Disagreements were left unresolved Friday as Japan and the United States ended four days of talks in Tokyo over the 1994 and 1996 bilateral agreements about insurance markets.
The Finance Ministry said Japan has fulfilled all its deregulation commitments, but the U.S. Trade Representative disagreed and intends to have further discussions with the ministry by July 1 to narrow gaps.
Accounts by the two sides indicate they are interpreting part of the agreements differently. It also appears that while Tokyo was insisting it has met the conditions explicitly included in the 1996 agreement, Washington was largely trying to ensure substantial effects of deregulation.
It is unclear how the issue will develop in the coming weeks since the ministry has no intention to compromise. It was the fourth time representatives from the two governments met to check progress on deregulation since a 1994 agreement was put in place. The 1996 accord complements the preceding pact.
“Some progress in deregulating the primary sector has occurred,” Deputy U.S. Trade Representative Richard Fisher said at a Tokyo news conference. But “the deregulating of the primary sector is incomplete,” he added.
The U.S. has three major concerns about Japan’s deregulation, according to Fisher: reform of rating organizations for nonlife insurers, the Finance Ministry’s approval process of new products and a Japanese nonlife insurer’s activity in the so-called third sector.
The two rating organizations, which set mandatory rates of auto insurance and other nonlife insurance for member firms, are to be reformed, effective July 1. Relevant bills cleared the Diet last week to permit free competition in rate setting. But Fisher said their “cartel-like activities” may continue by, for instance, collecting and distributing expense data of member firms.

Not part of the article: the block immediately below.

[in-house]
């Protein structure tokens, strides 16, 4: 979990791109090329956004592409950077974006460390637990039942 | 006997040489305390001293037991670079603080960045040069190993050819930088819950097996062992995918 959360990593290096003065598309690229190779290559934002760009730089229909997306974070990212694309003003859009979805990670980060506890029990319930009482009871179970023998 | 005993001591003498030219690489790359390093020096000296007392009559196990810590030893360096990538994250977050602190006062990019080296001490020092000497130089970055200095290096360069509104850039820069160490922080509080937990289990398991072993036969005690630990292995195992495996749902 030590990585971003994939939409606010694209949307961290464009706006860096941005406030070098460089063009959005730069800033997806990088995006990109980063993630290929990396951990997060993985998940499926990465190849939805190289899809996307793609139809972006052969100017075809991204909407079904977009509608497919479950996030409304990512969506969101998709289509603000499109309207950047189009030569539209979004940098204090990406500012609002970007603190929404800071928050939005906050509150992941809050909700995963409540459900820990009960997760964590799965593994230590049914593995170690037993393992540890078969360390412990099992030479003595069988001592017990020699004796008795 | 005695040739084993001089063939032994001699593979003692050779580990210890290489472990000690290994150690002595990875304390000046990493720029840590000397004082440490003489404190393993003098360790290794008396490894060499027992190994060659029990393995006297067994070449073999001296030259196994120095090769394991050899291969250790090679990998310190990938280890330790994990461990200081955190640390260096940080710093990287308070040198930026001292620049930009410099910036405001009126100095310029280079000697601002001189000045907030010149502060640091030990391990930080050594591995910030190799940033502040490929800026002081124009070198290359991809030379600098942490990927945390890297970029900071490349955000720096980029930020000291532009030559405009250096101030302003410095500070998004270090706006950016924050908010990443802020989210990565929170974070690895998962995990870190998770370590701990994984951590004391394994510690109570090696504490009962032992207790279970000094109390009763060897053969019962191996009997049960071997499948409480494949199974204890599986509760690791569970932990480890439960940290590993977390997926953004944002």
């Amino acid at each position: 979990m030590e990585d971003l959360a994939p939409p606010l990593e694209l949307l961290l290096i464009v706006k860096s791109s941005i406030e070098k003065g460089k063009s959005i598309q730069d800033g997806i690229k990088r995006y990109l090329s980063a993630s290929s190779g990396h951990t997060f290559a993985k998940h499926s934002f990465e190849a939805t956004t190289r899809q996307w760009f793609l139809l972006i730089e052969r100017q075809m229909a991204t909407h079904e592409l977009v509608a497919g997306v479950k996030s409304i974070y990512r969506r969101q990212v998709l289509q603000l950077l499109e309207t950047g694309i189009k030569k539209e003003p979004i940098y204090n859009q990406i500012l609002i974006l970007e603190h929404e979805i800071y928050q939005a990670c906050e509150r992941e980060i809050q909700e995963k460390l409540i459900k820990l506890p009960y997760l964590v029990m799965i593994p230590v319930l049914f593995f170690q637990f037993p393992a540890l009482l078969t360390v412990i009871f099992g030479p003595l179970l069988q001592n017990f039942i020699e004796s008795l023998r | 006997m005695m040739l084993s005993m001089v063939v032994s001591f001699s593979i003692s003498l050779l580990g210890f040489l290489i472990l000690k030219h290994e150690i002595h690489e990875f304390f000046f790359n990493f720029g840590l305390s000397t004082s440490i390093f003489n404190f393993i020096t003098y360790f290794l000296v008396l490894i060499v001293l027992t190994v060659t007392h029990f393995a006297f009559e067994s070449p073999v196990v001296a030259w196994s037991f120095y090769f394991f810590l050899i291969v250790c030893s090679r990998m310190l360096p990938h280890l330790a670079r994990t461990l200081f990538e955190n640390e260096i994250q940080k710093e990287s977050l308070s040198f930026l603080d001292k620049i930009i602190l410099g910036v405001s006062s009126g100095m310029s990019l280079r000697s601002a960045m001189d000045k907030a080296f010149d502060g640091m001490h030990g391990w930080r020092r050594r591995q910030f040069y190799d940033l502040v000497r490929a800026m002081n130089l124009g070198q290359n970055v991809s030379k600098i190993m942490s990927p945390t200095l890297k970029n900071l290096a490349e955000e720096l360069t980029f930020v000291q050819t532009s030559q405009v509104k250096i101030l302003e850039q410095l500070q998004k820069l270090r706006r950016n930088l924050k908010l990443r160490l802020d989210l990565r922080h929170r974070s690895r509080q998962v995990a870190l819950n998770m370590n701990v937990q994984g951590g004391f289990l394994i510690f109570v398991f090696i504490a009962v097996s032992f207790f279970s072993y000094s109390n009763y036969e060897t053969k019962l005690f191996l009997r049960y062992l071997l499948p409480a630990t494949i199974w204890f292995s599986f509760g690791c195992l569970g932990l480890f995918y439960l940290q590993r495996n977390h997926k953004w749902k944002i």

Japanese officials said this issue is outside the 1996 agreement, which required Japan to scrap the obligations of member insurers to use the rates. Fisher also said the ministry has not met the requirement to approve new applications of differentiated products within 90 days. Some American insurers have experienced delayed processing and resistance by the ministry, he added.
But ministry officials said there has been no such application submitted and thus there is no way to violate the agreement. As for third-sector regulation, Fisher said a cancer rider product being marketed by Tokio Marine Life Insurance Co. violates the agreements. The rider has the same characteristics as stand-alone insurance, which is prohibited by the agreements, Fisher said.
Under the agreements, life insurance subsidiaries of Japanese nonlife insurers are not allowed until 2001 to sell stand-alone cancer insurance. Japan’s fulfillment of all the required deregulation in the primary sector — where life and auto insurance belong — is prerequisite for full liberalization.
Tokio Marine’s cancer rider is clearly a “new and expanded product” prohibited by the 1994 agreement, Fisher said, although Japanese officials disagreed. Fisher also said there should be no new similar license granted.
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